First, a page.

Li Mu (Chinese: 李牧; died 229 BC), personal name Zuo (繓), courtesy name Mu (牧), was a general of the State of Zhao during the Warring States period of Chinese history. He was named by Chinese historians as one of the four greatest generals of the Warring States period, along with Bai Qi, Wang Jian, and Lian Po.

Li Mu
Li Mu1.jpg
A Qing dynasty portrait of Li Mu
Traditional Chinese
Simplified Chinese

At the end of his life, after the Qin dynasty conquered Zhao, Li Mu was expelled from his position and executed.

LifeEdit

In 265 BC, Li Mu was stationed in Yanmen Commandery and ordered to defend northwestern commanderies of Yanshan (雁山) and Daijun (代郡) from raids instigated by the Xiongnu (匈奴) and other tribes. He initially adopted an extremely defensive strategy, for which he was accused of cowardice and thereafter replaced by a more aggressive general.

The Zhao state prepared an army of 1,300 war chariots, 13,000 cavalry, 50,000 infantry and 100,000 archers. The army was scattered in the countryside. The Xiongnu sent a small force to raid the border, and Li Mu pretended to be defeated, and abandoned a few thousand men to the Xiongnu. The chanyu (or shan-yü, title for the chief of the Xiongnu) heard of this and then sent a large force to invade Zhao. The Zhao divided into two armies, encircled and beat the Xiongnu, killing hundreds of thousands of men and horses. Then the Zhao exterminated the Dan Lan, defeated the Dong Hu, forced the Lin Hu to surrender, making the shan-yü flee.[1]|Nicola Di Cosmo}}

In 243 BC, Li Mu took over command in the war against Yan and managed to conquer Wusui (武遂) and Fangcheng (方城).[2]

Later, as the threat from Qin increased with the previous ascension of King Zheng, Li Mu turned his focus more towards the western parts of Zhao. However, the State of Zhao was significantly weakened. After having previously suffered utter defeat at the hands of Qin forces led by Bai Qi during, and in the aftermath of, the Battle of Changping in 260 BC, in which Zhao had lost virtually its entire army, most of the core Zhao territories had fallen to Qin. Furthermore, Zhao was diplomatically isolated as the Kingdoms of Wei, Yan, and Han were too weak to offer any kind of support, while Qi and Chu were more willing to see the kingdom extinguished than face the powerful Qin.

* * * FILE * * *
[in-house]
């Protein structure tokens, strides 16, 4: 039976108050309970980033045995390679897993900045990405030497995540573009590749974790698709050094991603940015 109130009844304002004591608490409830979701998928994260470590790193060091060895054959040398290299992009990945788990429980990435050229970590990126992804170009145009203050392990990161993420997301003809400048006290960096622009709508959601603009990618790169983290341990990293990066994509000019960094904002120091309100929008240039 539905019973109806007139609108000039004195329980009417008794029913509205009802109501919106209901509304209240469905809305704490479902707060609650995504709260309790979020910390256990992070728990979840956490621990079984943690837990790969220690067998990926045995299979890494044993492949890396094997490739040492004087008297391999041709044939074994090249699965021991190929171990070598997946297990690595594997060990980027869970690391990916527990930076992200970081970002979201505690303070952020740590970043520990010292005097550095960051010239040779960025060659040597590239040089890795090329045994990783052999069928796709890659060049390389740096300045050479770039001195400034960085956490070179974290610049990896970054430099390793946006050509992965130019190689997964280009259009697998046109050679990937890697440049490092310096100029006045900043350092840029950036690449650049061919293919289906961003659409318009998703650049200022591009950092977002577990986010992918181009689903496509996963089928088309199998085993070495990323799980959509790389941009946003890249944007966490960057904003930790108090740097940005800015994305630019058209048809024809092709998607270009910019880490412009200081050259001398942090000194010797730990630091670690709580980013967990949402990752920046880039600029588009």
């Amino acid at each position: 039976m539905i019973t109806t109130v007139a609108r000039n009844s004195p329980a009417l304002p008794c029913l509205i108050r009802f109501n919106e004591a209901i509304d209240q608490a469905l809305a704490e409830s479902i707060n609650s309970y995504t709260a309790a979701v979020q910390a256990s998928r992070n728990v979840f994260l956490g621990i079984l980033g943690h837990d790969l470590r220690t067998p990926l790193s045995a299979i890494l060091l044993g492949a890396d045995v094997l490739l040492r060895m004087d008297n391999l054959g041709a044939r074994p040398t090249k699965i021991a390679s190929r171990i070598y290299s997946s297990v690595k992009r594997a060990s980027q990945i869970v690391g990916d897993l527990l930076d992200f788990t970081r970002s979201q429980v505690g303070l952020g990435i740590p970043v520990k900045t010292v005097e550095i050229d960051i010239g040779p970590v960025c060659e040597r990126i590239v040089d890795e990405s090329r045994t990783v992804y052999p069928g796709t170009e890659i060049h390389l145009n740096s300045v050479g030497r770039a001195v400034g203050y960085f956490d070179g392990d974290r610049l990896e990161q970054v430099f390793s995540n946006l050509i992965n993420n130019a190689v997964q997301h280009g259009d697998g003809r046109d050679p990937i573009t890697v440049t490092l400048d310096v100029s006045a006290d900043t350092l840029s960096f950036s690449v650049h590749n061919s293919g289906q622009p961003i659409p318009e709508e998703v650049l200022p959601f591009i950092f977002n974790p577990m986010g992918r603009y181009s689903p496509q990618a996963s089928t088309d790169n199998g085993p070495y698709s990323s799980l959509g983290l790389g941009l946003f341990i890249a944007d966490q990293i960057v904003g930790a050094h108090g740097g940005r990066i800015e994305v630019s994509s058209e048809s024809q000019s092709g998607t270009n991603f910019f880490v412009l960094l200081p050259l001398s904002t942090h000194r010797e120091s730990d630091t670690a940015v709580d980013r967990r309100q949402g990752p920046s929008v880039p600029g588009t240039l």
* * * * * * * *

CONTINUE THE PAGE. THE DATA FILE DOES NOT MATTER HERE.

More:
Nevertheless, Li Mu could still hold out against and compete with the much stronger Qin forces. So while Qin could raid Wei and Han at will, they had a much harder time pillaging in Zhao.

In 233 BC, when Qin forces attacked the cities of Chili (赤麗) and Xuan'an (宣安), Li Mu erected a fortified camp at Feidi (肥地; in present-day Gaocheng District, Hebei) and waited for the Qin general Huan Yi (桓齮) to divide his army and attack one of the divisions. The plan succeeded, and Li Mu defeated the Qin army at Yi'an (宜安; around present-day Shijiazhuang, Hebei). He was rewarded with the title of Marquis of Wu'an (武安君). A year later, he again defeated the Qin army at Fanwu (番吾; in present-day Pingshan, Hebei).[3]

Eliminating Li Mu became a necessity for Qin to conquer Zhao and ultimately to unify China. In 229 BC, in light of Wang Jian's invasion of Zhao, the Qin sent spies to the Zhao court, bribing key courtiers such as Guo Kai (郭開) and Han Cang (韓倉) in order to convince them to persuade the King of Zhao to replace Li Mu and Sima Shang (司馬尚) with Zhao Cong (趙蔥) and Yan Ju (顏聚) as generals by alleging that the former were planning a rebellion. The plan succeeded.

Li Mu was expelled from his position and soon thereafter either executed or forced to commit suicide on the king's orders.[4]

With Li Mu's death, the fall of Zhao became inevitable. In just a few years' time King Dai would fall and the State of Zhao would fade into history.

LegacyEdit

Li Mu sometimes appears as a Menshen on Chinese and Taoist temples, usually paired with Bai Qi. He is also commemorated at Zhenbian Hall, a temple beside the Tianxian Gate at Yanmen Pass in Shanxi.[5]

In popular cultureEdit

In Hara Yasuhisa's famous manga Kingdom he is portrayed as a major antagonist known as "Ri Boku", he considers himself a pacifist but nonetheless he's actually a genius strategist and one of the "Three Great Heavens of Zhao", making him one of the best Generals in the series. He held the position of 'Prime Minister of the State of Zhao' until he was strip of that title by the King. His excellent skills at warfare are on par with other prominent tacticians like Wang Jian and Lord Changping.

He has always held interest in Li Xin's ability in that manga, recognizing his on growing talent.

In a one-shot manga that Yasuhisa wrote before publishing Kingdom, it details his background and youth.

ReferencesEdit

CitationsEdit

BibliographyEdit

  • "Yanmenguan Great Wall", Travel China Guide, Xi'an.
  • Di Cosmo, 'Ancient China and its Enemies', 2308.